UK Customs & VAT Changes After Brexit
Brexit will be complete January 1, 2021. After years of negotiations, planning, and a lengthy transition period, the U.K. is finally leaving the EU Customs Union and VAT regime. What does this mean for U.S. merchants selling into the U.K.?
The impact of Brexit will be felt primarily by businesses based in the EU and U.K. However, the new U.K. ecommerce package does affect businesses based in the United States, especially retailers and marketplaces that sell directly to U.K. customers.
Low-Value Consignment Relief ending
The first change is the elimination of Low-Value Consignment Relief (LVCR). While commercial imports of goods valued at or below £15 are exempt from import VAT through December 31, 2020, all imports are subject to import VAT on and after January 1, 2021.
There are three VAT rates in the U.K.:
- 20% standard rate (most goods and services)
- 5% reduced rate (some goods and services, such as car seats for children)
- 0% zero rate (some goods and services, such as most food staples and children’s clothes)
Businesses that sell goods or services subject to any of the above rates, even the zero rate, must register for VAT. Businesses that sell exempt goods or services, such as postage stamps or financial transactions, may not need to register.
UK VAT registration needed to sell goods from outside the country
Also effective January 1, 2021, most U.S. businesses accustomed to paying import VAT at the U.K. border — or leaving it to their U.K. customers to settle — will instead have to charge and collect U.K. sales VAT at checkout. This applies to any consignment sent from the U.S. valued at or below £135 (about $180). Sellers must report and pay the collected VAT through a regular U.K. VAT return. It can take a few weeks to obtain U.K. VAT registrations, and unregistered sellers risk having their shipments stopped by the U.K. border control authorities.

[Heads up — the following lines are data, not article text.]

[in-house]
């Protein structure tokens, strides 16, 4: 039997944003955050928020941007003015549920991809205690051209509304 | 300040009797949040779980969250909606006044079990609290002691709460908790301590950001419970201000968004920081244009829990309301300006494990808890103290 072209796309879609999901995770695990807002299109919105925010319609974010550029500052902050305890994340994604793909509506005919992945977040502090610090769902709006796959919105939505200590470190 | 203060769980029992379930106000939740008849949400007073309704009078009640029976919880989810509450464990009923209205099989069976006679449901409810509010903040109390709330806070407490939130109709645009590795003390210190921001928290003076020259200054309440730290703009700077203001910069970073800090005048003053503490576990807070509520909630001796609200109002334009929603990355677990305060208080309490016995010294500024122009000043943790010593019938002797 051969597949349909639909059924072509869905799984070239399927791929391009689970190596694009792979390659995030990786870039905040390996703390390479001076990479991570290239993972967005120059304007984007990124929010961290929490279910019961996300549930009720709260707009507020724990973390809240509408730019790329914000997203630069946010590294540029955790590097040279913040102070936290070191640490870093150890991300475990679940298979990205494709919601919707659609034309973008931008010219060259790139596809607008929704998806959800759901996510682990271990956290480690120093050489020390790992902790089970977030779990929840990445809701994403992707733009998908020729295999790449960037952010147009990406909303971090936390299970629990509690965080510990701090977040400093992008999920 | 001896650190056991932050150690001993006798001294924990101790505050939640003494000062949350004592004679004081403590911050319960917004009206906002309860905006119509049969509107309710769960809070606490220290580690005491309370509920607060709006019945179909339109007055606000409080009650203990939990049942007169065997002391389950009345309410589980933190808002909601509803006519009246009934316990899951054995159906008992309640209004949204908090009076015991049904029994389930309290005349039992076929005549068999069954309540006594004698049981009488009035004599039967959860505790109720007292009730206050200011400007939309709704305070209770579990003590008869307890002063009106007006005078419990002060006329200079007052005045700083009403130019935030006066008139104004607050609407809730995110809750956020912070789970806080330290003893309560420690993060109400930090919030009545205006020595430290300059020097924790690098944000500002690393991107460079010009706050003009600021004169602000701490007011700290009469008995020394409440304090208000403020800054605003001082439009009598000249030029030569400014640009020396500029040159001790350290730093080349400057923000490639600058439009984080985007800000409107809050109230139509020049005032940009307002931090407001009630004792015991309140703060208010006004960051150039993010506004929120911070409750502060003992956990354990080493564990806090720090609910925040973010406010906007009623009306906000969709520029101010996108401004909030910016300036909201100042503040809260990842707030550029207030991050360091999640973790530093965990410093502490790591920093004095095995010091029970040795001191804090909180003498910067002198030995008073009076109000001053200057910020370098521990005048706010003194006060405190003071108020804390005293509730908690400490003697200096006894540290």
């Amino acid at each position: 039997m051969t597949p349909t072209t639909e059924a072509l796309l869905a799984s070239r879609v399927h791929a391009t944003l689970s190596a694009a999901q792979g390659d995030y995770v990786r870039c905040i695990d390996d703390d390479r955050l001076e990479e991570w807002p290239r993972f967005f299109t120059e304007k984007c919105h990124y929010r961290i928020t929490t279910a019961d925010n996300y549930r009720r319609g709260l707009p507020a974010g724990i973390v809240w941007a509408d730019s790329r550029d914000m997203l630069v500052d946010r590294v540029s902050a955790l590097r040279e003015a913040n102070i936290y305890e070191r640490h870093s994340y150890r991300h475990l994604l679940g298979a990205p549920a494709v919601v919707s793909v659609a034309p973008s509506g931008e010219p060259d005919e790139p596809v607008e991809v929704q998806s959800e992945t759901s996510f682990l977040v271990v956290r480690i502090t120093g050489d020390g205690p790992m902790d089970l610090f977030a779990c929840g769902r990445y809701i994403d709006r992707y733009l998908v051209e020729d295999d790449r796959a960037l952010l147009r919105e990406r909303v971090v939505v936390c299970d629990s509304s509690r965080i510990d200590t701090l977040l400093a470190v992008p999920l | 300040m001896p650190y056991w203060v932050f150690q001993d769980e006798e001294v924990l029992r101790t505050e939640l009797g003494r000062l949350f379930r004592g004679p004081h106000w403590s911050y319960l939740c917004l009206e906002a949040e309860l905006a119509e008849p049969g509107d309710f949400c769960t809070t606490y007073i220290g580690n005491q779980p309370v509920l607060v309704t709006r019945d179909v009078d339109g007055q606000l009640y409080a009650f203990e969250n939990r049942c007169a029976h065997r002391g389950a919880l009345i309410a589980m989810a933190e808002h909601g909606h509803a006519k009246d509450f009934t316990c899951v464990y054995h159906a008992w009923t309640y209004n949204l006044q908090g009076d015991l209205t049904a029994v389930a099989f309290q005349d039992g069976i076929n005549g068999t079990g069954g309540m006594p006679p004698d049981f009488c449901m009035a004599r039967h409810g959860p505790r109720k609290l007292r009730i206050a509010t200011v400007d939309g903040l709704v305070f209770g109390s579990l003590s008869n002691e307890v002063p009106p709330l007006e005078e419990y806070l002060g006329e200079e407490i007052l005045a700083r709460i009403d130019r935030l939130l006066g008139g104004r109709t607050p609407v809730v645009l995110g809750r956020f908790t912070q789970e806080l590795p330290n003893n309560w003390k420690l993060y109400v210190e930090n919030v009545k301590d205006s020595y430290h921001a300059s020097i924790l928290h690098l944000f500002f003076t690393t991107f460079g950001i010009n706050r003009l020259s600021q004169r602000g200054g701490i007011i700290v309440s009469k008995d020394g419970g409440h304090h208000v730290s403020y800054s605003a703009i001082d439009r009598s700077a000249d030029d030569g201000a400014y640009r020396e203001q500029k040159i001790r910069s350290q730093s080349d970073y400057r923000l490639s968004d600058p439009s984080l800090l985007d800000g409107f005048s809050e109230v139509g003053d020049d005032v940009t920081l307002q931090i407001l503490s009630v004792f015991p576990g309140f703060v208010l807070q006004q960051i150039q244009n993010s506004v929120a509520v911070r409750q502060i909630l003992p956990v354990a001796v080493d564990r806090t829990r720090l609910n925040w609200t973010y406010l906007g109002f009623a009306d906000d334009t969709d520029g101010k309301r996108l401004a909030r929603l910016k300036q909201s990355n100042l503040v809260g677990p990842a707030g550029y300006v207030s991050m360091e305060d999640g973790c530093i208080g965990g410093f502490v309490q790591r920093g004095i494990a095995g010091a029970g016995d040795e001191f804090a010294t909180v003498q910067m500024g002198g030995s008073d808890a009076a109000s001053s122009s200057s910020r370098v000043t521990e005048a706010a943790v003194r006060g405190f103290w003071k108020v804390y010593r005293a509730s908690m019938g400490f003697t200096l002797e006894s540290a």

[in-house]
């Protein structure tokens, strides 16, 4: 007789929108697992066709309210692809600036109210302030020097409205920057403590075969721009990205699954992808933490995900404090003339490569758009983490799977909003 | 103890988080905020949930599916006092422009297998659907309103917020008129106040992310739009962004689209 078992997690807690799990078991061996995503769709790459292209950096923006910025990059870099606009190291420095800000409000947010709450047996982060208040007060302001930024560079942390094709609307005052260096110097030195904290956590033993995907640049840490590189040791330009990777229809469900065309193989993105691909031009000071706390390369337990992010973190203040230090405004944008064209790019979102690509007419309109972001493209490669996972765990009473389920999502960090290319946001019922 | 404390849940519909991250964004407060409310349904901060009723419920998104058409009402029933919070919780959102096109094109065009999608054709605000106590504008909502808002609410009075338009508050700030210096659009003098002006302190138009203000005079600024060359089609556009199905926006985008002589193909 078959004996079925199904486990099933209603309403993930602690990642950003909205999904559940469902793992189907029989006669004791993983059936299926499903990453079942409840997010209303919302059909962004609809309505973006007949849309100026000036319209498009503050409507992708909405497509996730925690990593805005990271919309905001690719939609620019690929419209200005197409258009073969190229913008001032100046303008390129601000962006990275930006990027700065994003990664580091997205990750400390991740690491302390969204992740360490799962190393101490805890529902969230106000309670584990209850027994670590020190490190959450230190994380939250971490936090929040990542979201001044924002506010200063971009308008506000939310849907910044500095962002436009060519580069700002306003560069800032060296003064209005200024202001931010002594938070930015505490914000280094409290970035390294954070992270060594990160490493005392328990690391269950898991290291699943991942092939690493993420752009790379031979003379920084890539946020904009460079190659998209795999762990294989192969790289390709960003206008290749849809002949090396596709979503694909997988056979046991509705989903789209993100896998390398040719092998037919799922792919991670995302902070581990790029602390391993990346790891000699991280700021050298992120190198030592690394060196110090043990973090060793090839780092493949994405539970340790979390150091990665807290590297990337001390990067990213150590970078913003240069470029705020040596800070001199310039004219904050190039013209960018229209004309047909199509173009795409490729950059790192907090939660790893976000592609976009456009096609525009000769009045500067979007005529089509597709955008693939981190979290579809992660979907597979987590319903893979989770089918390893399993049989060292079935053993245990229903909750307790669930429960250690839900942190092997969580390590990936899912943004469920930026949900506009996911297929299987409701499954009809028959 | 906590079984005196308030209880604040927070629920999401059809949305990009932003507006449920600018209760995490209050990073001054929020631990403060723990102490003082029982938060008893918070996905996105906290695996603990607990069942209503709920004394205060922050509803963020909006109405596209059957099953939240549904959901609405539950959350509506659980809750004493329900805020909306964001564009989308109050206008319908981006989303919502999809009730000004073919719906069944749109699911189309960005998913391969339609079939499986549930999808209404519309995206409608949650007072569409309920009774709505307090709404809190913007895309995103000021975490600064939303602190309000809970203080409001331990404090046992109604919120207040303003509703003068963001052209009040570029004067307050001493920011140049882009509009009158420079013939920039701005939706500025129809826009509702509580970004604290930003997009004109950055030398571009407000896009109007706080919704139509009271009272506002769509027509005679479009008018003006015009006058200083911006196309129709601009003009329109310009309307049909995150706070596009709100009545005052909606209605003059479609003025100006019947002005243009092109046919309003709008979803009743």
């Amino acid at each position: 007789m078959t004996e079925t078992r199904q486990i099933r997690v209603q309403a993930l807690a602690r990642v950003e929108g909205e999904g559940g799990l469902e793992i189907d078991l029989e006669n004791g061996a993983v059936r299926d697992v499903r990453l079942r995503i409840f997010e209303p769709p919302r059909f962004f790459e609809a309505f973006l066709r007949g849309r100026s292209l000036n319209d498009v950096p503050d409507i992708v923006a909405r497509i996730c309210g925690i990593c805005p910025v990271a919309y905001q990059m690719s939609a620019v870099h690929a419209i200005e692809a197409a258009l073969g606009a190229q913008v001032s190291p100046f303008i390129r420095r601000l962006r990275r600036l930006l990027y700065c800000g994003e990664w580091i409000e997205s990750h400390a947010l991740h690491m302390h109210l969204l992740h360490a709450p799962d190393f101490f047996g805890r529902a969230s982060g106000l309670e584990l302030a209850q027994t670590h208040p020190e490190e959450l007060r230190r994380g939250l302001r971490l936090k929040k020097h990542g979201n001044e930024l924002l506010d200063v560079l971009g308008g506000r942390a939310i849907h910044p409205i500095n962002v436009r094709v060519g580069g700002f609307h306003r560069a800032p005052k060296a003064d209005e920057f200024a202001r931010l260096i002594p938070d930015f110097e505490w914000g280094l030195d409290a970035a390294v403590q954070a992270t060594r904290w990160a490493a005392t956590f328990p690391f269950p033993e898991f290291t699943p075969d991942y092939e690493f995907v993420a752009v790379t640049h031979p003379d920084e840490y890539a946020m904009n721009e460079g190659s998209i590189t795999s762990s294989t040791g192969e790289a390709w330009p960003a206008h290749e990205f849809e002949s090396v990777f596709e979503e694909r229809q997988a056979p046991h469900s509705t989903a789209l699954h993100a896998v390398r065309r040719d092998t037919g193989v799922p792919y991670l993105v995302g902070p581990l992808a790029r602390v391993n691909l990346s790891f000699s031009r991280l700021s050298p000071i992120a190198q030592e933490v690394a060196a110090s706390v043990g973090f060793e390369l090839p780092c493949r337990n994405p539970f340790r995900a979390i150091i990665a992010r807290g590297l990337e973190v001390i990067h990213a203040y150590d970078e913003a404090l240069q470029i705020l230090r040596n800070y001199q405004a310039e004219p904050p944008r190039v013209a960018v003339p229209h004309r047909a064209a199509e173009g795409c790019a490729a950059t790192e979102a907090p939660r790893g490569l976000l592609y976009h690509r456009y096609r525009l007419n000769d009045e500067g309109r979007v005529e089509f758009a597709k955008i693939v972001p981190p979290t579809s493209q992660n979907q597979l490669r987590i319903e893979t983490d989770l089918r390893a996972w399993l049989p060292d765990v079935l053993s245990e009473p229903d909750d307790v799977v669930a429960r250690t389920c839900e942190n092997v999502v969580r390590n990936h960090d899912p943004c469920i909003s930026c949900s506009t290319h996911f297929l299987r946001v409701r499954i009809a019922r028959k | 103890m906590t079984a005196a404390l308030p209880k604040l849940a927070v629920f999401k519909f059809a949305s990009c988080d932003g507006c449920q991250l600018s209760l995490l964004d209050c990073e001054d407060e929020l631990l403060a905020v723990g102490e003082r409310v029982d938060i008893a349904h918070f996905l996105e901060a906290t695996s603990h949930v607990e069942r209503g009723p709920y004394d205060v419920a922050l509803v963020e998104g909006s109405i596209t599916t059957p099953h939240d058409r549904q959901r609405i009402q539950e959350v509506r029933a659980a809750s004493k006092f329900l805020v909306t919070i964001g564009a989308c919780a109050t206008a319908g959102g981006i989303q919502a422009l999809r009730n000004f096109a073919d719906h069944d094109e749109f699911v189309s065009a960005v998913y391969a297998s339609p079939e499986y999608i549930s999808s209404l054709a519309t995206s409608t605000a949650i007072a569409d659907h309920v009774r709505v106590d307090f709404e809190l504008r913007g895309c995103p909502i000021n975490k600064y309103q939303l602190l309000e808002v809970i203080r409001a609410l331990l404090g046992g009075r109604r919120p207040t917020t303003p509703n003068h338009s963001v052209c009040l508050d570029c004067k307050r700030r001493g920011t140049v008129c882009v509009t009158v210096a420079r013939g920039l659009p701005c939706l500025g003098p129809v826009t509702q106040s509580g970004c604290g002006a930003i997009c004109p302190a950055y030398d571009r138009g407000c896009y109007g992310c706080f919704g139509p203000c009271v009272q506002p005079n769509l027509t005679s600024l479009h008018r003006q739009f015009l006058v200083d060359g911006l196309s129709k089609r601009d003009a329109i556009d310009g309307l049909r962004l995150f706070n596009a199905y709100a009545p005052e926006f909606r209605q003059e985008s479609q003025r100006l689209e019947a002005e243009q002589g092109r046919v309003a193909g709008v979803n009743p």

Currently import VAT is collected upon clearance by customs or the delivery agent. After the start of the year, U.S. sellers won’t be able to get goods into the U.K. without registering.
Goods valued above £135 will continue to be subject to the current VAT procedures. Thus, sellers with a U.K. VAT number can pay the import VAT and duties upon clearance at customs, then reclaim them, or they can require customers to pay the VAT at customs or to the delivery agent.
Marketplaces take on their sellers’ VAT obligations as ‘deemed supplier’
For marketplace transactions, the marketplace facilitator will become the deemed supplier if the shipments do not exceed £135. Thus, the marketplace itself, not individual marketplace sellers, must register for VAT and charge VAT at checkout. Marketplace sellers will need to register only if they make direct sales as well as marketplace sales in the U.K.
Perhaps the best way for U.S. businesses to brace for the changes ahead is to keep up to date on all the news, and start registration as early as possible to avoid any obstacles once these changes are implemented.